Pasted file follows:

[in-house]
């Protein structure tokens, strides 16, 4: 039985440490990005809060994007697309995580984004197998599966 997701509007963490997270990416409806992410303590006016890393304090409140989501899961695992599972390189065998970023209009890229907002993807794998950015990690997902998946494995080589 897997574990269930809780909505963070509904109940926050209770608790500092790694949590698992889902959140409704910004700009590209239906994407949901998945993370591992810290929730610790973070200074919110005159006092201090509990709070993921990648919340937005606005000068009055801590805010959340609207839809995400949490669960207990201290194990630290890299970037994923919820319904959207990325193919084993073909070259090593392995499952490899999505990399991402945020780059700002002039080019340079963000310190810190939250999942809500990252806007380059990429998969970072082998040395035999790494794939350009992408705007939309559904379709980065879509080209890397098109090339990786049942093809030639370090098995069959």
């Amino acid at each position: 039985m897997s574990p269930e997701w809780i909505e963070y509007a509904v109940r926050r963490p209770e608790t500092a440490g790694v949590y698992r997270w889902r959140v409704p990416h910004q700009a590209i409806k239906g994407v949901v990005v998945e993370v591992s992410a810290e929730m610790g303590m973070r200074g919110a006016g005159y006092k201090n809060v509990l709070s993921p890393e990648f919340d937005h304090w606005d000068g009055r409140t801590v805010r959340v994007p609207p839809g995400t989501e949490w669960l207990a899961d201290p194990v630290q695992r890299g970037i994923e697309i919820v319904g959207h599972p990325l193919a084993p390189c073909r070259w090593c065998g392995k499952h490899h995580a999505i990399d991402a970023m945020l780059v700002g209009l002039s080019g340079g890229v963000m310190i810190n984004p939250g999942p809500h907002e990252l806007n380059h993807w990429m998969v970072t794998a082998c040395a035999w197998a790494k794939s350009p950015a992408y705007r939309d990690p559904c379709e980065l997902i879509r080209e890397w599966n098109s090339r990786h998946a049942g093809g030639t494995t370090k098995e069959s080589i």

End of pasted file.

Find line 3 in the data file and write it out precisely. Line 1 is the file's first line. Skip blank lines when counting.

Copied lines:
């Amino acid at each position: 039985m897997s574990p269930e997701w809780i909505e963070y509007a509904v109940r926050r963490p209770e608790t500092a440490g790694v949590y698992r997270w889902r959140v409704p990416h910004q700009a590209i409806k239906g994407v949901v990005v998945e993370v591992s992410a810290e929730m610790g303590m973070r200074g919110a006016g005159y006092k201090n809060v509990l709070s993921p890393e990648f919340d937005h304090w606005d000068g009055r409140t801590v805010r959340v994007p609207p839809g995400t989501e949490w669960l207990a899961d201290p194990v630290q695992r890299g970037i994923e697309i919820v319904g959207h599972p990325l193919a084993p390189c073909r070259w090593c065998g392995k499952h490899h995580a999505i990399d991402a970023m945020l780059v700002g209009l002039s080019g340079g890229v963000m310190i810190n984004p939250g999942p809500h907002e990252l806007n380059h993807w990429m998969v970072t794998a082998c040395a035999w197998a790494k794939s350009p950015a992408y705007r939309d990690p559904c379709e980065l997902i879509r080209e890397w599966n098109s090339r990786h998946a049942g093809g030639t494995t370090k098995e069959s080589i």